Reacting to widespread criticism, Carroll County commissioners asked yesterday for a meeting with county planners and farmland preservationists to discuss how the county will implement a recently passed zoning law that many say promotes development on farmland.
Donald I. Dell called for the meeting, saying the commissioners should at least respond to questions and concerns that have arisen in the past month.
Several county staffers expressed reservations about the wording of the law yesterday to the commissioners. Planning Director Jeanne Joiner said the law "has the overall potential to increase the density of houses in rural parts of the county."
The new law allows landowners to transfer development rights from their conservation land to their agricultural land. According to its formula, a landowner with 15 acres of conservation land can build an extra five house on his agricultural land, even if his conservation land is too soggy or steep to support five houses.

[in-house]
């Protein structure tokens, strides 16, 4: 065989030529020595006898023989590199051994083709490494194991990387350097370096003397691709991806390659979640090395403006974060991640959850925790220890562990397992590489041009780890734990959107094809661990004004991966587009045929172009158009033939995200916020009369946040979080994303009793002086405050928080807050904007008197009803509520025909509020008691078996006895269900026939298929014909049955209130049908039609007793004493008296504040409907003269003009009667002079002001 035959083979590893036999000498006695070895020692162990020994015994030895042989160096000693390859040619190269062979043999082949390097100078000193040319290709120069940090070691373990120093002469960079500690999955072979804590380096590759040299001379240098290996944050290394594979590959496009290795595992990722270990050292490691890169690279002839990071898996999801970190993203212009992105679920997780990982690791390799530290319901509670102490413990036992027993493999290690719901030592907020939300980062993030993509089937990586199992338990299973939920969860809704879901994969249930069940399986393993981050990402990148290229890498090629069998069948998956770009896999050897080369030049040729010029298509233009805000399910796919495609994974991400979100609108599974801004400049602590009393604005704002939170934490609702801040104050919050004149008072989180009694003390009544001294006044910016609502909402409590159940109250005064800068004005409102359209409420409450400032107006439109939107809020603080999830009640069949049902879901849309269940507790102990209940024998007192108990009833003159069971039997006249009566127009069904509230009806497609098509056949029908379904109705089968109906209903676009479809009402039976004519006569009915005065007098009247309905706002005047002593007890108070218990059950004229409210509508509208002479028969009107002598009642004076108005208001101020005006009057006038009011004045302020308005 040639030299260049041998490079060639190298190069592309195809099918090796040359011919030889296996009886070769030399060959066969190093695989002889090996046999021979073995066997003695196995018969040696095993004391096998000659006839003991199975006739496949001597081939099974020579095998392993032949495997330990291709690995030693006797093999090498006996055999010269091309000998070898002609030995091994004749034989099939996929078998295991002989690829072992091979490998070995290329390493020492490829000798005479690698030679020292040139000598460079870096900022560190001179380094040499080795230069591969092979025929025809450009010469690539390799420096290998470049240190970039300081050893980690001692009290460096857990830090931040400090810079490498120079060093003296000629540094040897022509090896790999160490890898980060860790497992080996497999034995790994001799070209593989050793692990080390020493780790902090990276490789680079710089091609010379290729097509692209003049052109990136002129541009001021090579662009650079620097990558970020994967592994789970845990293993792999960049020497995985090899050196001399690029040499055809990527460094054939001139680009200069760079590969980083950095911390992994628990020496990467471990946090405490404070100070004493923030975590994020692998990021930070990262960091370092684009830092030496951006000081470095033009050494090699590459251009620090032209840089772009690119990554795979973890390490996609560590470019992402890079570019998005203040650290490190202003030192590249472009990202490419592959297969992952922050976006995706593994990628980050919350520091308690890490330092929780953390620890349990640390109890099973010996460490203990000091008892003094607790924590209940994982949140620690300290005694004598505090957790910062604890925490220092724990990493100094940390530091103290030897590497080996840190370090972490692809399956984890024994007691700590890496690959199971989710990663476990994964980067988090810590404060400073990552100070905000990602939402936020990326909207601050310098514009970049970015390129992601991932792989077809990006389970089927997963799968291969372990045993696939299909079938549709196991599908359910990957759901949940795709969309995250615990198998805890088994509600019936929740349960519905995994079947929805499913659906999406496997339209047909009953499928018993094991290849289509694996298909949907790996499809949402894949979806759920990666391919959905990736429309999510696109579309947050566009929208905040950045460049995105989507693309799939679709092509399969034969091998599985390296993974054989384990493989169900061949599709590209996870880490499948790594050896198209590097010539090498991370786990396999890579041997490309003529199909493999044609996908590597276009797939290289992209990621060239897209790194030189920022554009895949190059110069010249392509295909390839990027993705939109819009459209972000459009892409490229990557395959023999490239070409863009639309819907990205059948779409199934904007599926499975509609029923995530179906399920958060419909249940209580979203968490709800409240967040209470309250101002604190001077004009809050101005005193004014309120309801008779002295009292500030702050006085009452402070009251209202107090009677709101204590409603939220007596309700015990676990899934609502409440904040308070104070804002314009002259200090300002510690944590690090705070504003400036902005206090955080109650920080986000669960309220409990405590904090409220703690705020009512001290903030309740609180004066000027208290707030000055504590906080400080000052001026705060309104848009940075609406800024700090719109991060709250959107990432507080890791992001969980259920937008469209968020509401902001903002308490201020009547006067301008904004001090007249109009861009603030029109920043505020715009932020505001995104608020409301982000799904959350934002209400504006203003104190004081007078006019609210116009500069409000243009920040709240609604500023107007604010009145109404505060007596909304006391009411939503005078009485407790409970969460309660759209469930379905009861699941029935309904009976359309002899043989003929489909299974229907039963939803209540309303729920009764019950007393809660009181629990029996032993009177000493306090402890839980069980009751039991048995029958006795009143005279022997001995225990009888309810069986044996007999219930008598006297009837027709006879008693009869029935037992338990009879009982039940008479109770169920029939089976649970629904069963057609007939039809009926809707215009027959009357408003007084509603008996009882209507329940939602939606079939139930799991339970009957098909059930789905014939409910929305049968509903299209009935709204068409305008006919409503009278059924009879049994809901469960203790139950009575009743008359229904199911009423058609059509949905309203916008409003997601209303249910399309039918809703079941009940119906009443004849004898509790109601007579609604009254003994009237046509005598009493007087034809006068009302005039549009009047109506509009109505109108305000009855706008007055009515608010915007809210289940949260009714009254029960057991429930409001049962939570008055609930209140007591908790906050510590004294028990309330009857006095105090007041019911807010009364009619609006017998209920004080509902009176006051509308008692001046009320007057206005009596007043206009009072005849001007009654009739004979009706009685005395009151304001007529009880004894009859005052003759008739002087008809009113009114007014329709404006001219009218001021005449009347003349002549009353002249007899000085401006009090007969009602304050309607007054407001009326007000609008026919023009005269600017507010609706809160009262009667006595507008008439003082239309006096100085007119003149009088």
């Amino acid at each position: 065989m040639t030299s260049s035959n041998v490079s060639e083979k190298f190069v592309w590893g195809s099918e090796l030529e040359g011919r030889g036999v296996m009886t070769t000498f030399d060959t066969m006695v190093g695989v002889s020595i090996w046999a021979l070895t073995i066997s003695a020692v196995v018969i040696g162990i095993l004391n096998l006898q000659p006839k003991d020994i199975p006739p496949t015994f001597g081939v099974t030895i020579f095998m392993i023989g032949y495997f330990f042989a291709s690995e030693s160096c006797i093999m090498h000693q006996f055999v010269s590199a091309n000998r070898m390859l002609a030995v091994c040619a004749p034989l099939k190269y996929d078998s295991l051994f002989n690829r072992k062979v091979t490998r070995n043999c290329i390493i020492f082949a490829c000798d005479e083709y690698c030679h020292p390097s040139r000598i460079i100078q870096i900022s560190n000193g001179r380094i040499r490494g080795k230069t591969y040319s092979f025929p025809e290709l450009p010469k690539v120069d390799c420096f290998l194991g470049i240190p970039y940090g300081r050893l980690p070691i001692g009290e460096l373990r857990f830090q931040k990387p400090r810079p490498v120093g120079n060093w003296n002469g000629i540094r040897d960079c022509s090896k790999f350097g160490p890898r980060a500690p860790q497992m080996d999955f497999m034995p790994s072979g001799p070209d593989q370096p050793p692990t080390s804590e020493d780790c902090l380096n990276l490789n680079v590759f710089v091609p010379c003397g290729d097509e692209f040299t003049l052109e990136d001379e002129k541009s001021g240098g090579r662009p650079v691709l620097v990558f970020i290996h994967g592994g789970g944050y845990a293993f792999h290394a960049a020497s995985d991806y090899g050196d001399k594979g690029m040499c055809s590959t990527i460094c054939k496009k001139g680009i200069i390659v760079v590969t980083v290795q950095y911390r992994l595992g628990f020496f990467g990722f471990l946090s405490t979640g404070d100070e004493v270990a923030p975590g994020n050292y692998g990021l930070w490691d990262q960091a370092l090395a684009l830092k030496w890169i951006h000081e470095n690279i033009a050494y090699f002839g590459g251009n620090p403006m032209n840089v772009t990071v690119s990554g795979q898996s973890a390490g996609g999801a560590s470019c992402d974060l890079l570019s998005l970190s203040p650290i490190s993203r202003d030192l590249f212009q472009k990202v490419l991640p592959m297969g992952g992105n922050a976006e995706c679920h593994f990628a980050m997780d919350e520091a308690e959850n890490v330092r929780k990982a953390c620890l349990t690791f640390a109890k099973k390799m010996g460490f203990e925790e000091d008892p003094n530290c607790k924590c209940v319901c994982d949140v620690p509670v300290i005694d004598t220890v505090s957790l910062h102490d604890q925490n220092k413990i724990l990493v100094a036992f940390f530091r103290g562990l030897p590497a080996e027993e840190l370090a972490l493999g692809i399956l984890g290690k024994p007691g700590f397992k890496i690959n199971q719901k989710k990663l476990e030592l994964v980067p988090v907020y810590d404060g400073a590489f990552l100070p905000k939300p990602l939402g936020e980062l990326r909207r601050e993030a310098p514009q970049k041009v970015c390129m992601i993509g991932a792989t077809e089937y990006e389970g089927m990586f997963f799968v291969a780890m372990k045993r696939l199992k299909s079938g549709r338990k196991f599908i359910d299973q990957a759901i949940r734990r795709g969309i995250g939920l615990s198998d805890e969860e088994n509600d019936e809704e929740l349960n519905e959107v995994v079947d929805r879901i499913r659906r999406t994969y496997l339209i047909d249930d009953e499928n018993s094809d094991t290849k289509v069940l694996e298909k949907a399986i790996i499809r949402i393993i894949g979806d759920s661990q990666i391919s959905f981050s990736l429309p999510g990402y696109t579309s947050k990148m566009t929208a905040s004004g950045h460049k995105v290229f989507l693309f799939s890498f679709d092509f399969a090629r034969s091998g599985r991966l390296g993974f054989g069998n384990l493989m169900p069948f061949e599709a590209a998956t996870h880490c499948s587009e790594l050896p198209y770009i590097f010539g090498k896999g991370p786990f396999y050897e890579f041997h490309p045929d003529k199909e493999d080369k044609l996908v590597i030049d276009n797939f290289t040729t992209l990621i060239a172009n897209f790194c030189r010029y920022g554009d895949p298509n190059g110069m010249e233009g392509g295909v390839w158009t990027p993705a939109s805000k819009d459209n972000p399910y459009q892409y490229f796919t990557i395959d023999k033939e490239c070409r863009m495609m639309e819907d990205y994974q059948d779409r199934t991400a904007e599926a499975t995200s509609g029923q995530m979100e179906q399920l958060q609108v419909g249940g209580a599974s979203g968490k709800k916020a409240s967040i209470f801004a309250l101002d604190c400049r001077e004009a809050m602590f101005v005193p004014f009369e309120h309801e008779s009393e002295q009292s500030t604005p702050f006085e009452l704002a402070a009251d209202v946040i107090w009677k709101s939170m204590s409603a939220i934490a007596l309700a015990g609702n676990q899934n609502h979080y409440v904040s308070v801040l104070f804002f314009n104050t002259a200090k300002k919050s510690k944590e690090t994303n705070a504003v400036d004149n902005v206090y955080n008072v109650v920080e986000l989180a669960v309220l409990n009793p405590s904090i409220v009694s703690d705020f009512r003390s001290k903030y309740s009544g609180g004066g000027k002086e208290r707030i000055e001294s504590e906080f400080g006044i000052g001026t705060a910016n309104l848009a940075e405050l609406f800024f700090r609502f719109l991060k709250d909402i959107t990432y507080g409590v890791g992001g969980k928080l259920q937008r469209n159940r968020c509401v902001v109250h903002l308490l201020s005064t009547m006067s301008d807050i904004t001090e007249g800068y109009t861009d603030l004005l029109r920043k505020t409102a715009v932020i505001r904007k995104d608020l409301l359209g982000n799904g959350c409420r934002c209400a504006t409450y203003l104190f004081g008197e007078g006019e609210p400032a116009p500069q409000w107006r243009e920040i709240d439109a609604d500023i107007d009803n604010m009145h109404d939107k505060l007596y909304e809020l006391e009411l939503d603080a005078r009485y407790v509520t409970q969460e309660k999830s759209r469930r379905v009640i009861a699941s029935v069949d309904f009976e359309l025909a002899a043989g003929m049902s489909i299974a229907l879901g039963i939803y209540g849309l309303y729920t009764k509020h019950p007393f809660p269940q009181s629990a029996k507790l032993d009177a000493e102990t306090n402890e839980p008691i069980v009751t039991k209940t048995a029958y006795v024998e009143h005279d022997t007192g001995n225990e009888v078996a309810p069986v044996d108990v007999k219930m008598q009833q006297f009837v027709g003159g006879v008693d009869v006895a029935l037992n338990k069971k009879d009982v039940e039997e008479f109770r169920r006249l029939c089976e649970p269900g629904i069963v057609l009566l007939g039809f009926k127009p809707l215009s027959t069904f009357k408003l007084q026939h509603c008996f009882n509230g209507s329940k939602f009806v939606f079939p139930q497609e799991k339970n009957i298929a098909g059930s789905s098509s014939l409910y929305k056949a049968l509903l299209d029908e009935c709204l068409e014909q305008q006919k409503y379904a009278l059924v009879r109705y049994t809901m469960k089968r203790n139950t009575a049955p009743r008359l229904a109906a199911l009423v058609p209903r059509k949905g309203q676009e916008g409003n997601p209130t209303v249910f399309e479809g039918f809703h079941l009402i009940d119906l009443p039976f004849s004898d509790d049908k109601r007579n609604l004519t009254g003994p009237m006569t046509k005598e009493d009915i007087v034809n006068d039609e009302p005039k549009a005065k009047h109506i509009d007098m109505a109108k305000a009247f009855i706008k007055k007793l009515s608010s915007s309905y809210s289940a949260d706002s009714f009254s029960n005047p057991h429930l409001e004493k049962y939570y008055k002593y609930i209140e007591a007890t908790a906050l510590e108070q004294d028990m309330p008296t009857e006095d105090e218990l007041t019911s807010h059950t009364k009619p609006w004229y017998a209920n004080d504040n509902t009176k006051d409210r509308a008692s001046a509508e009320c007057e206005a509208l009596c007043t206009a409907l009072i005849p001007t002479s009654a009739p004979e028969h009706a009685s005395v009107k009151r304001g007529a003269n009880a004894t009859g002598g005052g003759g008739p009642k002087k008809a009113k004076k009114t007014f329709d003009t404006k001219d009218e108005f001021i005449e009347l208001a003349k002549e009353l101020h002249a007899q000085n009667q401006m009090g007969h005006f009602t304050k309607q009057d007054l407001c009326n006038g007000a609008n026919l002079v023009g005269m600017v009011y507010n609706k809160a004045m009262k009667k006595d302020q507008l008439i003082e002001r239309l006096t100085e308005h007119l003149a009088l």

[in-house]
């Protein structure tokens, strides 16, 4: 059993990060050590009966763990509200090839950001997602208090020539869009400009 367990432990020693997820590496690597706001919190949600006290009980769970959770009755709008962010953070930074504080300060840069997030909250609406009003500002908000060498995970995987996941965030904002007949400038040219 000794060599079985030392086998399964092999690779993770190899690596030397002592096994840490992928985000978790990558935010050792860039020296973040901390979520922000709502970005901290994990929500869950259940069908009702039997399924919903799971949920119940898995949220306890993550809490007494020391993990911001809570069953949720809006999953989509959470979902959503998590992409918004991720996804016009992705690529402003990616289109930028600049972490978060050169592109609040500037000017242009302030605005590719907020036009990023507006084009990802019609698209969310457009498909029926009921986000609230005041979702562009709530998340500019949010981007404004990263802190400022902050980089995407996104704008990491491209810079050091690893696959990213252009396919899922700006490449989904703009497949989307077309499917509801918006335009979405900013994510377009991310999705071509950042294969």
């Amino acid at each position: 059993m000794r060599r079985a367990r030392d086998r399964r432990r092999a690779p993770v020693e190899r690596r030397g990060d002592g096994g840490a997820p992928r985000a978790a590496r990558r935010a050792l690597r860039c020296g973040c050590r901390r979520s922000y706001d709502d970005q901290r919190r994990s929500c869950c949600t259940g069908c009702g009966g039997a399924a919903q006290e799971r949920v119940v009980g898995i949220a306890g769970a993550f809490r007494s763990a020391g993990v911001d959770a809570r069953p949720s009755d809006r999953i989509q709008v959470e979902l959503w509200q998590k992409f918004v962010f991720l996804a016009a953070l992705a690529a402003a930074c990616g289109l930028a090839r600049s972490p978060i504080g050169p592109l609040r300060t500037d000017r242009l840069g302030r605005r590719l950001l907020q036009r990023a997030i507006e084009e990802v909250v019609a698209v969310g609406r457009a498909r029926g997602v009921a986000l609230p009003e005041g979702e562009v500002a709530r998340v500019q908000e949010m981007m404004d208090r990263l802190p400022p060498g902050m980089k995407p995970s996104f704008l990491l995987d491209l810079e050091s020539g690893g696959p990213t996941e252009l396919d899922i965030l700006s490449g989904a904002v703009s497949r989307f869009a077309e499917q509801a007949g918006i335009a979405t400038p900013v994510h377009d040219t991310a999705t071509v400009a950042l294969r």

No one knows how many landowners will gain significant extra development rights.
The law might be better, Joiner suggested, if it allowed the landowner to build only as many houses on his agricultural land as he could actually build be built on his the corresponding conservation land.